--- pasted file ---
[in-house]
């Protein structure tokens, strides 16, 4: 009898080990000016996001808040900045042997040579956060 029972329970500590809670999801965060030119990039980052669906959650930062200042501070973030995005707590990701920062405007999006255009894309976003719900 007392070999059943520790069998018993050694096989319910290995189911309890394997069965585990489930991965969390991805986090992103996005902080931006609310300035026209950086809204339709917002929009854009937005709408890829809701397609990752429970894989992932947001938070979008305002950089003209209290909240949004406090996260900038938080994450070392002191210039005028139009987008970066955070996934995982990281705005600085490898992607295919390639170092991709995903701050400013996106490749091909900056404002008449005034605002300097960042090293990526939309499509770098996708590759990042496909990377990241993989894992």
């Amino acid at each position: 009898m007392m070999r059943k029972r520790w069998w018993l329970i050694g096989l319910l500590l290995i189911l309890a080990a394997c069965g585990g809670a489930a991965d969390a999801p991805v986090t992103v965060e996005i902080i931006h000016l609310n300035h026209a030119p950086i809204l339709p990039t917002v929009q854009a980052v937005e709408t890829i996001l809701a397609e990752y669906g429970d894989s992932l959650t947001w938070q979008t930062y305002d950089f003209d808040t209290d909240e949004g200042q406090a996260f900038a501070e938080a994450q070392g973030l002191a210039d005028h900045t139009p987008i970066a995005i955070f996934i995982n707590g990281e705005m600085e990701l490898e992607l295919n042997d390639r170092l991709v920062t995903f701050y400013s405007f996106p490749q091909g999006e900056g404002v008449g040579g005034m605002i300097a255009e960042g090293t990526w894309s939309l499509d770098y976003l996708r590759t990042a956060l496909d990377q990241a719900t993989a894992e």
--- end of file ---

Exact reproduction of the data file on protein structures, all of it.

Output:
[in-house]
């Protein structure tokens, strides 16, 4: 009898080990000016996001808040900045042997040579956060 029972329970500590809670999801965060030119990039980052669906959650930062200042501070973030995005707590990701920062405007999006255009894309976003719900 007392070999059943520790069998018993050694096989319910290995189911309890394997069965585990489930991965969390991805986090992103996005902080931006609310300035026209950086809204339709917002929009854009937005709408890829809701397609990752429970894989992932947001938070979008305002950089003209209290909240949004406090996260900038938080994450070392002191210039005028139009987008970066955070996934995982990281705005600085490898992607295919390639170092991709995903701050400013996106490749091909900056404002008449005034605002300097960042090293990526939309499509770098996708590759990042496909990377990241993989894992």
């Amino acid at each position: 009898m007392m070999r059943k029972r520790w069998w018993l329970i050694g096989l319910l500590l290995i189911l309890a080990a394997c069965g585990g809670a489930a991965d969390a999801p991805v986090t992103v965060e996005i902080i931006h000016l609310n300035h026209a030119p950086i809204l339709p990039t917002v929009q854009a980052v937005e709408t890829i996001l809701a397609e990752y669906g429970d894989s992932l959650t947001w938070q979008t930062y305002d950089f003209d808040t209290d909240e949004g200042q406090a996260f900038a501070e938080a994450q070392g973030l002191a210039d005028h900045t139009p987008i970066a995005i955070f996934i995982n707590g990281e705005m600085e990701l490898e992607l295919n042997d390639r170092l991709v920062t995903f701050y400013s405007f996106p490749q091909g999006e900056g404002v008449g040579g005034m605002i300097a255009e960042g090293t990526w894309s939309l499509d770098y976003l996708r590759t990042a956060l496909d990377q990241a719900t993989a894992e």